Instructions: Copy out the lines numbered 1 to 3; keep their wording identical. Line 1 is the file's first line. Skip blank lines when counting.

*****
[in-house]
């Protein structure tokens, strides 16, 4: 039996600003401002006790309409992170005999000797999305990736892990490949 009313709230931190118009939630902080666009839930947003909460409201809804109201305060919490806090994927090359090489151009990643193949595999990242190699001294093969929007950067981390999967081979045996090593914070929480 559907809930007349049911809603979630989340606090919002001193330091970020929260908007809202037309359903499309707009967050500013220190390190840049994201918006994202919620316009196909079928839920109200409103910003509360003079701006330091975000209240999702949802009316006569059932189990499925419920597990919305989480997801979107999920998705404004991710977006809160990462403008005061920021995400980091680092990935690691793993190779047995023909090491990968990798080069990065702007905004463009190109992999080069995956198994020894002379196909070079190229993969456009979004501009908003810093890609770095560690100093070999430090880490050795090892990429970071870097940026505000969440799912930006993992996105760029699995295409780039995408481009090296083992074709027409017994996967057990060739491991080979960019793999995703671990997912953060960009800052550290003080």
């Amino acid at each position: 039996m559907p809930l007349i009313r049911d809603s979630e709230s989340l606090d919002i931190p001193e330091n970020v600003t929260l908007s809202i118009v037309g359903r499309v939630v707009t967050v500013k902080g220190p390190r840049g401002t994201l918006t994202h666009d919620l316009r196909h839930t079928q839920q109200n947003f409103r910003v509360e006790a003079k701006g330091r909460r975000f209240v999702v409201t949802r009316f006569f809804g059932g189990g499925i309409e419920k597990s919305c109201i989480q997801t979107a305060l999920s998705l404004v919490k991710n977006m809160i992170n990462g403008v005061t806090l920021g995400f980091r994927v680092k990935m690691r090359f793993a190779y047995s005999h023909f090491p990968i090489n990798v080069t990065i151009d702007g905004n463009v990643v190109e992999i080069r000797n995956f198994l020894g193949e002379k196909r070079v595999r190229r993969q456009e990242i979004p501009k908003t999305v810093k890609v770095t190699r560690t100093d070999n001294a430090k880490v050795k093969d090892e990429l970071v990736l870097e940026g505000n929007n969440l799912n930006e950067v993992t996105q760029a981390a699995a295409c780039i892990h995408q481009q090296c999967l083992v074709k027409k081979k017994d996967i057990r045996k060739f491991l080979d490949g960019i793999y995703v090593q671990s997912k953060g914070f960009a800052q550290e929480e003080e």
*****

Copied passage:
[in-house]
């Protein structure tokens, strides 16, 4: 039996600003401002006790309409992170005999000797999305990736892990490949 009313709230931190118009939630902080666009839930947003909460409201809804109201305060919490806090994927090359090489151009990643193949595999990242190699001294093969929007950067981390999967081979045996090593914070929480 559907809930007349049911809603979630989340606090919002001193330091970020929260908007809202037309359903499309707009967050500013220190390190840049994201918006994202919620316009196909079928839920109200409103910003509360003079701006330091975000209240999702949802009316006569059932189990499925419920597990919305989480997801979107999920998705404004991710977006809160990462403008005061920021995400980091680092990935690691793993190779047995023909090491990968990798080069990065702007905004463009190109992999080069995956198994020894002379196909070079190229993969456009979004501009908003810093890609770095560690100093070999430090880490050795090892990429970071870097940026505000969440799912930006993992996105760029699995295409780039995408481009090296083992074709027409017994996967057990060739491991080979960019793999995703671990997912953060960009800052550290003080």
């Amino acid at each position: 039996m559907p809930l007349i009313r049911d809603s979630e709230s989340l606090d919002i931190p001193e330091n970020v600003t929260l908007s809202i118009v037309g359903r499309v939630v707009t967050v500013k902080g220190p390190r840049g401002t994201l918006t994202h666009d919620l316009r196909h839930t079928q839920q109200n947003f409103r910003v509360e006790a003079k701006g330091r909460r975000f209240v999702v409201t949802r009316f006569f809804g059932g189990g499925i309409e419920k597990s919305c109201i989480q997801t979107a305060l999920s998705l404004v919490k991710n977006m809160i992170n990462g403008v005061t806090l920021g995400f980091r994927v680092k990935m690691r090359f793993a190779y047995s005999h023909f090491p990968i090489n990798v080069t990065i151009d702007g905004n463009v990643v190109e992999i080069r000797n995956f198994l020894g193949e002379k196909r070079v595999r190229r993969q456009e990242i979004p501009k908003t999305v810093k890609v770095t190699r560690t100093d070999n001294a430090k880490v050795k093969d090892e990429l970071v990736l870097e940026g505000n929007n969440l799912n930006e950067v993992t996105q760029a981390a699995a295409c780039i892990h995408q481009q090296c999967l083992v074709k027409k081979k017994d996967i057990r045996k060739f491991l080979d490949g960019i793999y995703v090593q671990s997912k953060g914070f960009a800052q550290e929480e003080e």